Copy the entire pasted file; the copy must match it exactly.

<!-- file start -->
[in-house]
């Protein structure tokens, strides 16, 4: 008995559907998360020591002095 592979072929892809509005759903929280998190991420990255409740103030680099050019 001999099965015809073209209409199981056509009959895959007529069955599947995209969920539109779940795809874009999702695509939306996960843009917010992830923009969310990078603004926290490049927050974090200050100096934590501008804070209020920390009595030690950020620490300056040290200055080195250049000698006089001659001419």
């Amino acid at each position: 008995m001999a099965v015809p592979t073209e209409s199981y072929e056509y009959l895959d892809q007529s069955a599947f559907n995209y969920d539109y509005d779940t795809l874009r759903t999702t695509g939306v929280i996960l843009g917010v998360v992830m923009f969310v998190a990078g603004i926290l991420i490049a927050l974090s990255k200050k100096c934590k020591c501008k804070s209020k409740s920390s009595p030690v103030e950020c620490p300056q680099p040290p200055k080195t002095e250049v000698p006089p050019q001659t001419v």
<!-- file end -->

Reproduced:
[in-house]
């Protein structure tokens, strides 16, 4: 008995559907998360020591002095 592979072929892809509005759903929280998190991420990255409740103030680099050019 001999099965015809073209209409199981056509009959895959007529069955599947995209969920539109779940795809874009999702695509939306996960843009917010992830923009969310990078603004926290490049927050974090200050100096934590501008804070209020920390009595030690950020620490300056040290200055080195250049000698006089001659001419």
């Amino acid at each position: 008995m001999a099965v015809p592979t073209e209409s199981y072929e056509y009959l895959d892809q007529s069955a599947f559907n995209y969920d539109y509005d779940t795809l874009r759903t999702t695509g939306v929280i996960l843009g917010v998360v992830m923009f969310v998190a990078g603004i926290l991420i490049a927050l974090s990255k200050k100096c934590k020591c501008k804070s209020k409740s920390s009595p030690v103030e950020c620490p300056q680099p040290p200055k080195t002095e250049v000698p006089p050019q001659t001419v």